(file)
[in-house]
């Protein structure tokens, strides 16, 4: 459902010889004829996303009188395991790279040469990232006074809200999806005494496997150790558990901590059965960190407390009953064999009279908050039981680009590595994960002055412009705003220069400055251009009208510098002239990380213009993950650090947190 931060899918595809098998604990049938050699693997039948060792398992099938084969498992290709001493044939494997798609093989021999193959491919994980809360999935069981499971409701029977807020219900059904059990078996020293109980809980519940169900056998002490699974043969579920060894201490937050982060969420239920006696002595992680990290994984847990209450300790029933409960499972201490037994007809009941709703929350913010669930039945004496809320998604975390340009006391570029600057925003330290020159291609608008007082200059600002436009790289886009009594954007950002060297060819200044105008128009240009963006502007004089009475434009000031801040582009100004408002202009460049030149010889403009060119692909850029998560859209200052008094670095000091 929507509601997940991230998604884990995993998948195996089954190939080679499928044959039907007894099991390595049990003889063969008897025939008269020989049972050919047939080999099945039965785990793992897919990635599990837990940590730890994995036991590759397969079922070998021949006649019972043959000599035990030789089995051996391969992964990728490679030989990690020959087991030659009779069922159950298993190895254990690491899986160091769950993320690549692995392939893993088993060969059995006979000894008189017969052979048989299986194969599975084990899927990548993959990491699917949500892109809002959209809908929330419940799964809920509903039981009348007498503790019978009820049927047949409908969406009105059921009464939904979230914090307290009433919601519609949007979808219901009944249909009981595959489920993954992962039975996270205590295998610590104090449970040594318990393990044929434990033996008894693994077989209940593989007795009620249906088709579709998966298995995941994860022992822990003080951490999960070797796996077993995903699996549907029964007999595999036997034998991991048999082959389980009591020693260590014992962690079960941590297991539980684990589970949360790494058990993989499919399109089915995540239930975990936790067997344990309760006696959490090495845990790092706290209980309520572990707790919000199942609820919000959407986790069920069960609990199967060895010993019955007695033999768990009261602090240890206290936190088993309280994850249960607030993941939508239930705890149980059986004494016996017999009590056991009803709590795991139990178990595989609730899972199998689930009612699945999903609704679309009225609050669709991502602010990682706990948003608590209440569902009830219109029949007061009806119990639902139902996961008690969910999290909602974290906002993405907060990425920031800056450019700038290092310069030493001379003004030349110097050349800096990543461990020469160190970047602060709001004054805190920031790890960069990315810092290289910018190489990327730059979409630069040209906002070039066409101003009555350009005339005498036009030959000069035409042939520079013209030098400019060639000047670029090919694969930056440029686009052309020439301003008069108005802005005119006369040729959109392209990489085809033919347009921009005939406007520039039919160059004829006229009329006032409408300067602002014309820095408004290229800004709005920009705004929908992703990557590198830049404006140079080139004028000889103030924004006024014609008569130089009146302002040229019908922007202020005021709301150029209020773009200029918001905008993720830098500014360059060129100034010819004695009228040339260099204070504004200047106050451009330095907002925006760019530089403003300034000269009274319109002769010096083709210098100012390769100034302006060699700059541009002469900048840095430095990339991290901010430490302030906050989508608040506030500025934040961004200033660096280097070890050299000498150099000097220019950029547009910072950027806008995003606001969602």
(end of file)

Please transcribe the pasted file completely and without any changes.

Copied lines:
[in-house]
């Protein structure tokens, strides 16, 4: 459902010889004829996303009188395991790279040469990232006074809200999806005494496997150790558990901590059965960190407390009953064999009279908050039981680009590595994960002055412009705003220069400055251009009208510098002239990380213009993950650090947190 931060899918595809098998604990049938050699693997039948060792398992099938084969498992290709001493044939494997798609093989021999193959491919994980809360999935069981499971409701029977807020219900059904059990078996020293109980809980519940169900056998002490699974043969579920060894201490937050982060969420239920006696002595992680990290994984847990209450300790029933409960499972201490037994007809009941709703929350913010669930039945004496809320998604975390340009006391570029600057925003330290020159291609608008007082200059600002436009790289886009009594954007950002060297060819200044105008128009240009963006502007004089009475434009000031801040582009100004408002202009460049030149010889403009060119692909850029998560859209200052008094670095000091 929507509601997940991230998604884990995993998948195996089954190939080679499928044959039907007894099991390595049990003889063969008897025939008269020989049972050919047939080999099945039965785990793992897919990635599990837990940590730890994995036991590759397969079922070998021949006649019972043959000599035990030789089995051996391969992964990728490679030989990690020959087991030659009779069922159950298993190895254990690491899986160091769950993320690549692995392939893993088993060969059995006979000894008189017969052979048989299986194969599975084990899927990548993959990491699917949500892109809002959209809908929330419940799964809920509903039981009348007498503790019978009820049927047949409908969406009105059921009464939904979230914090307290009433919601519609949007979808219901009944249909009981595959489920993954992962039975996270205590295998610590104090449970040594318990393990044929434990033996008894693994077989209940593989007795009620249906088709579709998966298995995941994860022992822990003080951490999960070797796996077993995903699996549907029964007999595999036997034998991991048999082959389980009591020693260590014992962690079960941590297991539980684990589970949360790494058990993989499919399109089915995540239930975990936790067997344990309760006696959490090495845990790092706290209980309520572990707790919000199942609820919000959407986790069920069960609990199967060895010993019955007695033999768990009261602090240890206290936190088993309280994850249960607030993941939508239930705890149980059986004494016996017999009590056991009803709590795991139990178990595989609730899972199998689930009612699945999903609704679309009225609050669709991502602010990682706990948003608590209440569902009830219109029949007061009806119990639902139902996961008690969910999290909602974290906002993405907060990425920031800056450019700038290092310069030493001379003004030349110097050349800096990543461990020469160190970047602060709001004054805190920031790890960069990315810092290289910018190489990327730059979409630069040209906002070039066409101003009555350009005339005498036009030959000069035409042939520079013209030098400019060639000047670029090919694969930056440029686009052309020439301003008069108005802005005119006369040729959109392209990489085809033919347009921009005939406007520039039919160059004829006229009329006032409408300067602002014309820095408004290229800004709005920009705004929908992703990557590198830049404006140079080139004028000889103030924004006024014609008569130089009146302002040229019908922007202020005021709301150029209020773009200029918001905008993720830098500014360059060129100034010819004695009228040339260099204070504004200047106050451009330095907002925006760019530089403003300034000269009274319109002769010096083709210098100012390769100034302006060699700059541009002469900048840095430095990339991290901010430490302030906050989508608040506030500025934040961004200033660096280097070890050299000498150099000097220019950029547009910072950027806008995003606001969602």